Friday, 23 April 2010

Richard Brooks’ Tennessee Williams II: Sweet Bird of Youth (1962)

Richard Brooks’ second adaptation of Tennessee Williams’ work was “Sweet Bird of Youth”. This story of loss youth and shattered dreams was and still is more criticised than “Cat on a Hot Tin Roof” for giving in to censors and making a travesty of the play. While I have not read the play or seen a production, I know what the main differences are. And purists will forgive me, but I really like the film, differences or not, for reasons I will give below.

Like “Cat…” this was an MGM production. Several cast members, including Geraldine Page and Paul Newman made the transition from the Broadway production. By 1962 Newman was already a star, so I am sure they didn’t hesitate much on that. Page on the other hand didn’t had much of film career (and despite 8 nominations, including one for this, and 1 Oscar she’s not remembered for her films) and I am quite happy they kept her as she is my favourite thing in the film. She’s Alexandra del Lago, an aging star persuaded to make a comeback. When she sees herself on the screen, she panics and flees. In her escape she meets with Paul Newman’s Chance Wayne, a wannabe film star and reluctant gigolo aging fast. Del Lago describes herself as a monster, but the interesting thing about her is that while she is one, she is very conscious of it. She has seen it all before and knows what to expect. So she drowns her sorrows in vodka, pills, hashish and young men. She becomes more and more dependent on these and apparently vulnerable until the point you forget who she really is. As the third act starts, she changes – and what a fantastic scene that is. Suddenly she’s the full on monster she had so often stated, yet one who still holds your sympathy.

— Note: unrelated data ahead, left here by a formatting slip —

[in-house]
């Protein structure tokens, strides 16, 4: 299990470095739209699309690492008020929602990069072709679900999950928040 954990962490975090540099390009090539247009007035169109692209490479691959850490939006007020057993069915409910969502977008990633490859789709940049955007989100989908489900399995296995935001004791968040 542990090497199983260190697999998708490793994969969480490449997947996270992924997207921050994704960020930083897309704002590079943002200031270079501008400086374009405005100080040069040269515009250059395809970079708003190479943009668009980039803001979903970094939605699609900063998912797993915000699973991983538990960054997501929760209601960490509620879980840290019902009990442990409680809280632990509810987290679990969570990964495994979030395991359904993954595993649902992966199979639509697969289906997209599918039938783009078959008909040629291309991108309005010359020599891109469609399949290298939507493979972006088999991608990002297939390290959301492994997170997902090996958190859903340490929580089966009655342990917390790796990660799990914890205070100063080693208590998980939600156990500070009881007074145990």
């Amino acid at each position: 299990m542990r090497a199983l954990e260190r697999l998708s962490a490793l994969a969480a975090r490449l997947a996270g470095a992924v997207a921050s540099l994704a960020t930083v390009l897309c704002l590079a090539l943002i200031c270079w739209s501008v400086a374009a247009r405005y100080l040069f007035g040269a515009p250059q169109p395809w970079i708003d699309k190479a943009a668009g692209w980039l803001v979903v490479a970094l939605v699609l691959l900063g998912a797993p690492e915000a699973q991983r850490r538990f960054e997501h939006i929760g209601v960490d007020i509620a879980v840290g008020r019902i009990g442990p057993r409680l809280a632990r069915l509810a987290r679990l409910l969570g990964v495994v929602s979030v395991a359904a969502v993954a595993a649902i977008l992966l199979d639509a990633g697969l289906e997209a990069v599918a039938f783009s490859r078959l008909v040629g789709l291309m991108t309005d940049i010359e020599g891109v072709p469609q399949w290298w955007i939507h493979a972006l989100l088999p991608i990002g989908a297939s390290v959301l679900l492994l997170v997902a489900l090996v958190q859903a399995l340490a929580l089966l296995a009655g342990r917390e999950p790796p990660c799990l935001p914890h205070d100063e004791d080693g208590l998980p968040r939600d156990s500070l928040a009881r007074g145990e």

Newman’s extremely good looks are used and abused by the director, often treating him almost as a piece of meat. Which he sort of is, as that is how he survives, going from woman to woman (there was a mention of eccentrics which I was left wondering if there hadn’t been some men as well in his past…) and yet he is the most fragile of all characters, the most innocent, realising only towards the end the reality of his situation, but then facing it full on. And this is where most criticisms come from. The ending of the play is extremely violent and bleak. I doubt also that a transposition of that ending would result very well onscreen even if it was handled carefully – you’d still have to show far more than you do on stage, which would then alienate audiences. Richard Brooks’ original choice of ending was equally bleak but “less” violent – Newman’s character would be killed, which funnily enough might have worked really well. However MGM wouldn’t be persuaded and the ending as it stands differs completely of its source material.